Sam Fremin (Junior) @thesammer88 (Member 2014-present)

I'm an 11th grader attending Stone Bridge High School. I play paintball for Hogback Army. I also am the Student Technical Director and act for my high school's State Champion drama department. Along with being an avid pro wrestling fan, I spend an unhealthy amount of time on Twitter (@TheSammer88). My personal goal is to work with the #BowTieBoys and teachers everywhere to build an education system that greatly values student voice and student choice.

Education thrives on innovation, whether it be in a student's work, in a teacher's lesson plan, or in the curriculum laid out by lawmakers. The classroom is a space for growth, but it is impossible if ideas remain linear.

One of my favorite things to do is watch live theater. It's always changing - no two shows are ever the same. This is because no two crowds are the same. An actor's job is to connect with the crowd and get them to believe whatever story is being told. With different audiences, the cast must experiment in order to find what works best and then push forward with it. If actors were to fall into a pattern, only some audiences would leave wanting to return.

The same ideology is something that would positively impact classrooms everywhere. No class of students is the same. No two students are the same. If they are treated as such, very few are likely to get the full experience school should offer. When classrooms fall into the same structure and fail to add new components, they are destined to allow kids to fall to the wayside.


Connor Grady (Sophomore) @ConnorGrady11 (Member 2018-present)

My name’s Connor Grady.  I am a sophomore at Riverside High School.  There I am a part of the “Earth 2 Art Club” which is dedicated to making the surrounding community a better place.  Outside of school, I play the keyboard for the high school worship team at Cornerstone Chapel and compose my own music.  My focus for the #bowtieboys is the relationship between students and teachers, and how a positive relationship can improve grades and the want that students have to learn.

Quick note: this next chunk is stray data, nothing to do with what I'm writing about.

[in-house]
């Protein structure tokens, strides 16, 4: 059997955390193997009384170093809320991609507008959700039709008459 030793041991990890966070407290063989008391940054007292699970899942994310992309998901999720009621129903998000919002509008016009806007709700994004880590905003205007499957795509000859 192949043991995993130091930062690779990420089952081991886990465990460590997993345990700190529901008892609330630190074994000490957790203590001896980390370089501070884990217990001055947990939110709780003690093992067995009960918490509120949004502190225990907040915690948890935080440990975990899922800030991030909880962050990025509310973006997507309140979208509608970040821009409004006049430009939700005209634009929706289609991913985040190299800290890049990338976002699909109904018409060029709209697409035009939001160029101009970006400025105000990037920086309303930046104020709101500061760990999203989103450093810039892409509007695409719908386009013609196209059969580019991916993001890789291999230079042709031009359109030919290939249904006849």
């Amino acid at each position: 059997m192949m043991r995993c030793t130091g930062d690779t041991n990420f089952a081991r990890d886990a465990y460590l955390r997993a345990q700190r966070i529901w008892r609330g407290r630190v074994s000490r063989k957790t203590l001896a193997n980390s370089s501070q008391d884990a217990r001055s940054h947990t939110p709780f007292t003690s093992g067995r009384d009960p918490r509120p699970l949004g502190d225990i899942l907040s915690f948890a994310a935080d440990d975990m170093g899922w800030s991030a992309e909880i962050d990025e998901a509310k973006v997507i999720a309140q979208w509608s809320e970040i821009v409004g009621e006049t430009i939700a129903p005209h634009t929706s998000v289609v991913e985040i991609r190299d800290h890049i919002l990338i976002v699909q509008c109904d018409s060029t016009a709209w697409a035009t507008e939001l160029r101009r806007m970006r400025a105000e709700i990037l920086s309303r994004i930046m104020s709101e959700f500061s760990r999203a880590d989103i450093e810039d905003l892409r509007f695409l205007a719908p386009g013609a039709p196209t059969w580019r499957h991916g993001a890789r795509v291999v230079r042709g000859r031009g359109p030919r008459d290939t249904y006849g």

Now I understand that it sounds a little idealistic to assume that every teacher can know each of their students personally and be friends with them.  That’s not exactly what I’m going for.  I want to help guide teachers toward a relationship with their students that is a one to one relationship of mutual respect.  I believe that students and teachers should be a team and be able to talk to each other about their deadlines, the expectations of people in higher authority (such as parents/bosses), and how they will achieve their goal (an understanding of the curriculum) together.  I think this is the only way that students’ voices can be effectively incorporated into the classroom.  I believe that this will allow the most students to be successful in the subject and will give the most insight to teachers into the minds of the students.  I will explain this idea further in the blog using real-life situations and experiences.

Spencer Hill (Sophomore) @spencerrhill99 (Member 2017-present)

Sophomore at Riverside High School. Member of the JV Cross-country team. Also, a member of IMPACT, a club dedicated to helping students cope with the loss or sickness of a family member. We frequently visit our neighboring middle-school to assist the students with learning disabilities. As a #bowtieboy, I strive to make education more enjoyable for not only for students who enjoy education, but also those who don't.